U.S. Water News Online
RICHLAND, Wash. -- The cost to build a waste treatment
plant at the Hanford nuclear reservation in south-central Washington
could top $10 billion, according to a new report.
In addition, the plant wouldn't be ready to begin treating toxic
and radioactive waste until 2017, six years after the legal deadline.
The cost and schedule estimate were contained in a 44,000-page
report prepared by Bechtel National, the contractor hired to build
the plant. The U.S. Department of Energy, which manages cleanup at
the highly contaminated site, presented the report to Washington
congressional and state leaders.
The so-called vitrification plant has long been considered the
cornerstone of Hanford cleanup. The plant is being designed to
convert millions of gallons of radioactive waste into a stable glass
form for permanent disposal in a nuclear waste repository.
The waste is being stored in underground tanks, some of which have
leaked into the aquifer, threatening the Columbia River less than 10
miles away and making cleanup a priority.
But the plant is billions of dollars over budget and years behind
schedule. Bechtel spent months completing the latest cost estimate
and schedule after it became apparent last year that the official
estimate of $5.8 billion was too low.
The new estimate puts the cost at almost $8.8 billion. However,
the estimate does not include an undetermined fee for Bechtel or an
allowance for uncertainties in the project that likely would be the
responsibility of the Energy Department.
Bechtel estimated those risks at nearly $1.8 billion, which would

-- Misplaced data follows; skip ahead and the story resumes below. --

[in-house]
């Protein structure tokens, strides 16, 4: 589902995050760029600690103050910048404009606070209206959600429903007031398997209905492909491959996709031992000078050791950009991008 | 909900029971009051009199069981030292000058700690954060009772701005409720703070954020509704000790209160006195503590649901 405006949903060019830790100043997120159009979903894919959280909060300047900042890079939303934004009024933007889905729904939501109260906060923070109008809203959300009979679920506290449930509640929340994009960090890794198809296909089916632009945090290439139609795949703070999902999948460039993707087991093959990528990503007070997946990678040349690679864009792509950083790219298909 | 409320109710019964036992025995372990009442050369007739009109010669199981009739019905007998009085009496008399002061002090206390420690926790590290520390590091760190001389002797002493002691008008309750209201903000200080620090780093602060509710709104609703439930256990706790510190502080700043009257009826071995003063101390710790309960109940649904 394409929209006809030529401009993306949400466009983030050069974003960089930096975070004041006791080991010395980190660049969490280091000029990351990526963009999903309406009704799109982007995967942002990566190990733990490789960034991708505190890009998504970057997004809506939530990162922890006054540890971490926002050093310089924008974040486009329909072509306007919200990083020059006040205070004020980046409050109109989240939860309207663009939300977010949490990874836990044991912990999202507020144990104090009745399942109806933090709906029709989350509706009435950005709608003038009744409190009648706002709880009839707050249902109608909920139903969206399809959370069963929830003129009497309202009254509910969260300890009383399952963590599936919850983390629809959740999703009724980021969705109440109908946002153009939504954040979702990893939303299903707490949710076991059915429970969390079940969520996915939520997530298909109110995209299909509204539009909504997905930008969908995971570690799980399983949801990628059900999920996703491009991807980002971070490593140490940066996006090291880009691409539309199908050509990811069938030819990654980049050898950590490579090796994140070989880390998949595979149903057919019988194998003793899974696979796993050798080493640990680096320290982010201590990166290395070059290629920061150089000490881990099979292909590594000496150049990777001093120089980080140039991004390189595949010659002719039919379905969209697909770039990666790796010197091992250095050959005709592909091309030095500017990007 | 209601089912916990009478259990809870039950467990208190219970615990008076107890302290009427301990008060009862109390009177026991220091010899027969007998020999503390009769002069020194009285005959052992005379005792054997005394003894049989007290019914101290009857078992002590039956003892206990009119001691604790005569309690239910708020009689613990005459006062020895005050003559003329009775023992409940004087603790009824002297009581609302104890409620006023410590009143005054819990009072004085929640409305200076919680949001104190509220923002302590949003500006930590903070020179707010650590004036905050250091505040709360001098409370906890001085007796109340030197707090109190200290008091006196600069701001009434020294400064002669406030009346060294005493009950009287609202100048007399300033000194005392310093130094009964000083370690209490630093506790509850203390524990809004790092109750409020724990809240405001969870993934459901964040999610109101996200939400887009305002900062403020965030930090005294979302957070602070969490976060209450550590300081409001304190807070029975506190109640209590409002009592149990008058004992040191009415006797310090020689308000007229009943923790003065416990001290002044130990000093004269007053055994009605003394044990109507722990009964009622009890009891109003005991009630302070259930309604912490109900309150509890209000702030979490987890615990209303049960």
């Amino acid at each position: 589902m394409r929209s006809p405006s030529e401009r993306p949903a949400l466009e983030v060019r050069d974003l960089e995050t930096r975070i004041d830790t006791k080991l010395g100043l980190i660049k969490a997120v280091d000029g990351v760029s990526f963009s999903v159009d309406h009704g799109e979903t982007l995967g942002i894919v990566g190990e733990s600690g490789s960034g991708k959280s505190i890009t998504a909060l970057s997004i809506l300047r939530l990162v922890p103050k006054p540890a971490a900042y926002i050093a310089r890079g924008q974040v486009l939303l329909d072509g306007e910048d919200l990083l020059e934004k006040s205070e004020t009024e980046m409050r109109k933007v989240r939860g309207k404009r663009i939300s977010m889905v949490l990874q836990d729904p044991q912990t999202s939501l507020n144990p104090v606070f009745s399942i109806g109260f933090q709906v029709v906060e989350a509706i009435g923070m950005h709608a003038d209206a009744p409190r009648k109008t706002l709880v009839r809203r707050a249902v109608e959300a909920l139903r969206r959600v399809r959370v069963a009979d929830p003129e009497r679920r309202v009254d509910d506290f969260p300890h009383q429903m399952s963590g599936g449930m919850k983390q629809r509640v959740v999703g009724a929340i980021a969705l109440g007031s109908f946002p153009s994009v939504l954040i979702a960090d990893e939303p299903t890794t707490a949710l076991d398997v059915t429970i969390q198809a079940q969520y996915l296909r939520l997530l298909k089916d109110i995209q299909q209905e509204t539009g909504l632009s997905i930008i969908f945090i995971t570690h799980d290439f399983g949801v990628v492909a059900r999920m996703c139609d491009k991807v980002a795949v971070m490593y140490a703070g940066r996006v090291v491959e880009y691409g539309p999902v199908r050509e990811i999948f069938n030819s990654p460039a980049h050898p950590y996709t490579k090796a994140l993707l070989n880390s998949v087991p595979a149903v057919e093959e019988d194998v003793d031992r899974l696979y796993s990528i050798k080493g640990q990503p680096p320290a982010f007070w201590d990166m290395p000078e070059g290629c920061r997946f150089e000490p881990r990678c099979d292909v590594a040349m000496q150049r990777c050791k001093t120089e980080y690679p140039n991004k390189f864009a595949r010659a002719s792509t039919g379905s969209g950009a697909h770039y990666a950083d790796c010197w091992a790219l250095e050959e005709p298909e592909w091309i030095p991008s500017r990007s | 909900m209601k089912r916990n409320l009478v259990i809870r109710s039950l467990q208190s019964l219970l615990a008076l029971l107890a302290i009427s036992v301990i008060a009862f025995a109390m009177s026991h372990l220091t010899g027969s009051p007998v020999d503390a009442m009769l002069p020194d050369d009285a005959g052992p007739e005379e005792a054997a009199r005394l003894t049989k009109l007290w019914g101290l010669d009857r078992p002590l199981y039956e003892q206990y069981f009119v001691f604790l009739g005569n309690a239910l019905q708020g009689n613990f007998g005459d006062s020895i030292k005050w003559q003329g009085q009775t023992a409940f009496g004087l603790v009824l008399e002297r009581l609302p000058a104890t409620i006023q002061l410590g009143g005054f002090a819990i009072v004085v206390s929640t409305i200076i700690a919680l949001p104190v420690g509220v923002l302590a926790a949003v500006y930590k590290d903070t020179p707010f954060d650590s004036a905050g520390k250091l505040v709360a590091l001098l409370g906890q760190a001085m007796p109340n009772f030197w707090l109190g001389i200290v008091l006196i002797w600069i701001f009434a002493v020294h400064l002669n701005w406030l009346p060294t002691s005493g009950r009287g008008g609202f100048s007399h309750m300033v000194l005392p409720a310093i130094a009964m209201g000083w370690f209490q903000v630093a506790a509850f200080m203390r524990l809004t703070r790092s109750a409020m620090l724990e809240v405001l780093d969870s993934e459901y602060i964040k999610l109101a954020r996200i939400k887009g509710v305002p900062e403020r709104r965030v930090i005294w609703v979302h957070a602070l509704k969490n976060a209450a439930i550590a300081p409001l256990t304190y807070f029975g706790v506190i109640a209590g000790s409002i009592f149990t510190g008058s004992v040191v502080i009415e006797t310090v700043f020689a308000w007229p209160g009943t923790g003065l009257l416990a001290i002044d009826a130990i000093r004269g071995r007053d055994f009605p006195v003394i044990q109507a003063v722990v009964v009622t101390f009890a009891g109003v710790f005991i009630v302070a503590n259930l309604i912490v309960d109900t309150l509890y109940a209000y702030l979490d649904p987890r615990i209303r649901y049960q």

bring the cost without the contractor fee to $10.5 billion.
The Army Corps of Engineers is in the process of reviewing the
estimate. The corps review will not be ready before summer, and the
Energy Department cannot confirm any other estimates until that
review is completed, department spokesman Mike Waldron said.
In addition, Bechtel already is working to revise the estimate due
to recent changes. They include a reduction in the budget for the
plant in 2006, from $626 million when Bechtel began the review last
year to $526 million.
A 2004 report showed that the Energy Department had underestimated
the impact a severe earthquake might have on the plant. That report
-- coupled with the rising costs for labor and materials and
technological problems for the one-of-a-kind plant -- prompted the
federal government to halt construction on major portions of the
plant last fall.
The latest estimate adds $700 million to $900 million to the
overall cost to meet new earthquake design standards.
Under the Tri-Party Agreement, the cleanup pact signed by the
state, Energy Department and Environmental Protection Agency, the
plant is to be operating by 2011. Under the latest estimate, the
plant would be operating in March 2017.
Jay Manning, director of the state Department of Ecology, said
federal officials focused on the latest cost estimate -- rather than
the schedule -- when briefing the state on the situation.
"The numbers we're seeing are alarming and the impact to the
schedule is my primary concern at the moment," Manning said.
In its 2007 budget request, the Bush administration restored
funding for the plant to 2005 levels at $690 million.
The federal government created Hanford in the 1940s as part of the
top-secret Manhattan Project to build the atomic bomb. Today, it is
the nation's most contaminated nuclear site, with cleanup costs
expected to total $50 billion to $60 billion.
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